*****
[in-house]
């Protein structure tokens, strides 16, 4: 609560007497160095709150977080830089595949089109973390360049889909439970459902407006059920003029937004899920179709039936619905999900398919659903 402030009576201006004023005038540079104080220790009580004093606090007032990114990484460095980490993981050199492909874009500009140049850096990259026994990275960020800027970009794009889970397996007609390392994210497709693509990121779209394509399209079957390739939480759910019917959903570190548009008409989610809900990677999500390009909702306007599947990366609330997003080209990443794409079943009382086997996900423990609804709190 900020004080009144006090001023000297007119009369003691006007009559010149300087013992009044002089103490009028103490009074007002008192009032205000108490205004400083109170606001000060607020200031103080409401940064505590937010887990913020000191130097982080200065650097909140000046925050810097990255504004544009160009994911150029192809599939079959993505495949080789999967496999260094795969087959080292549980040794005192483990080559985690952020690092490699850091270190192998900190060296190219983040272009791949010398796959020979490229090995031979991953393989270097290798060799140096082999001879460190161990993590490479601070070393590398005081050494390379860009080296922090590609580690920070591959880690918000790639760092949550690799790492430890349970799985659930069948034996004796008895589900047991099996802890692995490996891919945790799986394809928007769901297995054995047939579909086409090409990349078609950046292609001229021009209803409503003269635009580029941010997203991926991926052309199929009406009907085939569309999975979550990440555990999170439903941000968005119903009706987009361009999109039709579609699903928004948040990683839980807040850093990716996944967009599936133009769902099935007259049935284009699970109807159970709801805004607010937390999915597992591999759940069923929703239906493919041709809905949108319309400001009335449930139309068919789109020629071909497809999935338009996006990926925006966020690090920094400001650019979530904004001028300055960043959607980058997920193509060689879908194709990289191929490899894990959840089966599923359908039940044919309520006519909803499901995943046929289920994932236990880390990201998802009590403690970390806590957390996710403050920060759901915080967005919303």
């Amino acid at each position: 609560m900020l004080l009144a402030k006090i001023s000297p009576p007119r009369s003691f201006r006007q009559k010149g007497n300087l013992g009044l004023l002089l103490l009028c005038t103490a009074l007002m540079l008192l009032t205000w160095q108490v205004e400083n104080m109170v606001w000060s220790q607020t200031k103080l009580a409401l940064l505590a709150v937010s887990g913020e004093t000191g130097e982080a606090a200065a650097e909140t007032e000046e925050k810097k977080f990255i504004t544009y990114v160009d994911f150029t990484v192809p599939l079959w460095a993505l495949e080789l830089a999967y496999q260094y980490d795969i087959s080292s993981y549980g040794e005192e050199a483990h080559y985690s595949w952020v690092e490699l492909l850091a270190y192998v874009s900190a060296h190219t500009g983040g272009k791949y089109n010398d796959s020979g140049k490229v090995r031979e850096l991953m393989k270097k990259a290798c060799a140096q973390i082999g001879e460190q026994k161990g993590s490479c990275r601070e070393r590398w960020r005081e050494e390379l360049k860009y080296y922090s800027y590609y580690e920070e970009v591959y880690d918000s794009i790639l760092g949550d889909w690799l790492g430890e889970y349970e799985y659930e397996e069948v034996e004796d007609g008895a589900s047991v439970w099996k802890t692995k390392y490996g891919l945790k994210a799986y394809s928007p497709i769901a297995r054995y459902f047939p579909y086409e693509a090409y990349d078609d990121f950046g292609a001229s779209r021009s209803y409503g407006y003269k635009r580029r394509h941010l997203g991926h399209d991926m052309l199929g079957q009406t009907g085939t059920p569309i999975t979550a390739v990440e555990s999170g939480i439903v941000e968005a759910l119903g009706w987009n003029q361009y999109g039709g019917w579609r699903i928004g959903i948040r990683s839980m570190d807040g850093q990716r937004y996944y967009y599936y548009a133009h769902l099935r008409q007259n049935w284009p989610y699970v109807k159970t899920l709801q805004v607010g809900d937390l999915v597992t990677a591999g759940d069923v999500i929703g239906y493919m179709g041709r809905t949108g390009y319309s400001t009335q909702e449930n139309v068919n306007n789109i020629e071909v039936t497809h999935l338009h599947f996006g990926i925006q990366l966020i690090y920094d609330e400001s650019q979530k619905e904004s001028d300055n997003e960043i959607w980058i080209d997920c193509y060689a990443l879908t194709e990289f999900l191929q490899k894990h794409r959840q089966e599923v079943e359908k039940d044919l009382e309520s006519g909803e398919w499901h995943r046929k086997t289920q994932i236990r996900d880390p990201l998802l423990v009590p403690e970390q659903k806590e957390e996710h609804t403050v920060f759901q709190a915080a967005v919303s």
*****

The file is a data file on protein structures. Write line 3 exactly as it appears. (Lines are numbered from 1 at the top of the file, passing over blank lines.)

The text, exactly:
């Amino acid at each position: 609560m900020l004080l009144a402030k006090i001023s000297p009576p007119r009369s003691f201006r006007q009559k010149g007497n300087l013992g009044l004023l002089l103490l009028c005038t103490a009074l007002m540079l008192l009032t205000w160095q108490v205004e400083n104080m109170v606001w000060s220790q607020t200031k103080l009580a409401l940064l505590a709150v937010s887990g913020e004093t000191g130097e982080a606090a200065a650097e909140t007032e000046e925050k810097k977080f990255i504004t544009y990114v160009d994911f150029t990484v192809p599939l079959w460095a993505l495949e080789l830089a999967y496999q260094y980490d795969i087959s080292s993981y549980g040794e005192e050199a483990h080559y985690s595949w952020v690092e490699l492909l850091a270190y192998v874009s900190a060296h190219t500009g983040g272009k791949y089109n010398d796959s020979g140049k490229v090995r031979e850096l991953m393989k270097k990259a290798c060799a140096q973390i082999g001879e460190q026994k161990g993590s490479c990275r601070e070393r590398w960020r005081e050494e390379l360049k860009y080296y922090s800027y590609y580690e920070e970009v591959y880690d918000s794009i790639l760092g949550d889909w690799l790492g430890e889970y349970e799985y659930e397996e069948v034996e004796d007609g008895a589900s047991v439970w099996k802890t692995k390392y490996g891919l945790k994210a799986y394809s928007p497709i769901a297995r054995y459902f047939p579909y086409e693509a090409y990349d078609d990121f950046g292609a001229s779209r021009s209803y409503g407006y003269k635009r580029r394509h941010l997203g991926h399209d991926m052309l199929g079957q009406t009907g085939t059920p569309i999975t979550a390739v990440e555990s999170g939480i439903v941000e968005a759910l119903g009706w987009n003029q361009y999109g039709g019917w579609r699903i928004g959903i948040r990683s839980m570190d807040g850093q990716r937004y996944y967009y599936y548009a133009h769902l099935r008409q007259n049935w284009p989610y699970v109807k159970t899920l709801q805004v607010g809900d937390l999915v597992t990677a591999g759940d069923v999500i929703g239906y493919m179709g041709r809905t949108g390009y319309s400001t009335q909702e449930n139309v068919n306007n789109i020629e071909v039936t497809h999935l338009h599947f996006g990926i925006q990366l966020i690090y920094d609330e400001s650019q979530k619905e904004s001028d300055n997003e960043i959607w980058i080209d997920c193509y060689a990443l879908t194709e990289f999900l191929q490899k894990h794409r959840q089966e599923v079943e359908k039940d044919l009382e309520s006519g909803e398919w499901h995943r046929k086997t289920q994932i236990r996900d880390p990201l998802l423990v009590p403690e970390q659903k806590e957390e996710h609804t403050v920060f759901q709190a915080a967005v919303s």